Tuesday, July 5, 2011

July Gardening to do

JULY garden TO DO
Summer comes and I get caught up in weeding and harvesting and I sometimes forget that there are a few other items I should be taking care of as well, so I found this garden to do that I wanted to share with you.  I have items from the zones above and below mine because depending on the weather these things may apply for a Zone 5 gardener like myself.
Zone 4
  • Add one last planting of gladioli bulbs for flowers into fall
  • Harvest veggies as soon as they're ripe to encourage further production
  • Avoid the sight of a weed-infested garden: weed first before you leave on vacation
  • Harvest sweet corn when silks are brown and punctured kernels produce a milky juice
  • Prevent blossom-end rot on tomatoes by providing plants with at least an inch of water each week
  • Let melons ripen on the vine--this is where they will develop their best flavor
  • Start fall garden transplants from seed
  • Pinch off the blooms on herbs to encourage more production of flavorful leaves
  • Petunias, coleus and other summer annuals might be leggy by now. Pinch them back just above a leaf to encourage bushy growth and more flowers
  • Leave faded flowers on those plants that form ornamental seed heads, pods, or berries
  • Provide water in a shallow pan or birdbath for your feathered and fluttering friends
Zone 5 (northern Illinois)
  • Remove annuals with stunted or unusual color; these are usually virus infected and the disease can spread to neighboring healthy plants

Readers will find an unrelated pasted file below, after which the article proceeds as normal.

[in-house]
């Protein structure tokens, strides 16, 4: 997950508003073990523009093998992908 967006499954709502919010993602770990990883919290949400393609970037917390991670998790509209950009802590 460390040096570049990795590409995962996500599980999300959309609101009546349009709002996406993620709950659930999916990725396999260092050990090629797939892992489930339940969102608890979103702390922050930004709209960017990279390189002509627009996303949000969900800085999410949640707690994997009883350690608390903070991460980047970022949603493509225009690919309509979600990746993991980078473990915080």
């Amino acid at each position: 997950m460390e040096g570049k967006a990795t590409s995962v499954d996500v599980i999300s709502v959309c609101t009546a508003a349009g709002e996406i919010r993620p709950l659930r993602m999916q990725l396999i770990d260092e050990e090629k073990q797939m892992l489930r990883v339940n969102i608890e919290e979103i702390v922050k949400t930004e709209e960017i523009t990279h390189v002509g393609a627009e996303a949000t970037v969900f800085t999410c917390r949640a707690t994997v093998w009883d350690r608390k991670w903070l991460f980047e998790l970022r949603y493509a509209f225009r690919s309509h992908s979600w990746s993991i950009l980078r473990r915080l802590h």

• To control disease on fruit trees, maintain a summer spray schedule
  • Clean hummingbird feeders filled with nectar solution regularly to ward off mold and bacteria
  • Consider drip irrigation and/or soaker hoses for watering in the flowerbed and vegetable garden
  • Bats help control mosquitoes; attract these friendly mammals with bat houses
  • Muskmelons and cantaloupes are ready for picking when the stem "slips" easily from the fruit with gentle pressure
  • Harvest your flowers for pressing and drying just as they reach perfect bloom so you get the best from them for later use.
  • Cilantro will bolt in July heat so be prepared to harvest quickly if you see one plant turn to fern-like leaves as they will all quickly follow.  Sow a new crop for harvest in August.
  • Pinch off the blooms on herbs to encourage more production of flavorful leaves
  • Pinch your basil just above a node where two leaves (either side) are forming, this will make the plant more bushy and give you more leaves for a later harvest.
  • Harvest veggies as soon as they're ripe to encourage additional production
  • Sharp mower blades prevent leaf blade damage and lawn stress
  • Prevent diseases on susceptible rose varieties: apply fungicide every 7-10 days
  • Remove rose pedals from spent blooms, but be careful not to snip off the hips which will ripen in the remainder of summer.
  • Watch for pests hiding on the underside of leaves, white fly, aphids and similar bugs are very active in the warmer months.
  • Lanky annuals need your help! Pinch them back now to encourage bushy growth and more flowers
Zone 6
  • Deadhead blooming annuals and perennials for repeat flowering
  • Harvest veggies immediately when ripe; rotting produce attracts insects
  • Avoid weed-infested gardens: weed before you leave on vacation
  • Water hanging baskets and patio pots daily during warm weather
  • Fertilize annual flowerbeds with an all-purpose fertilizer to encourage more blooms
  • Harvest lavender stems for use in bath sachets or drying
  • Sharp shears make quick work of herb and flower harvests
  • Mow cool season grasses at 3 inches during the summer to shade and insulate the soil
  • Enjoy a glass of tea flavored with mint, pineapple sage, or lemon balm from the garden
  • Provide birds and butterflies with a shallow water source

Not sure of your zone?  I found this awesome list from the Arbor Day Foundation, where you can put in your zip code and it will tell you the zone you live in and it is updated with the new climate info: http://www.arborday.org/treeinfo/zonelookup.cfm

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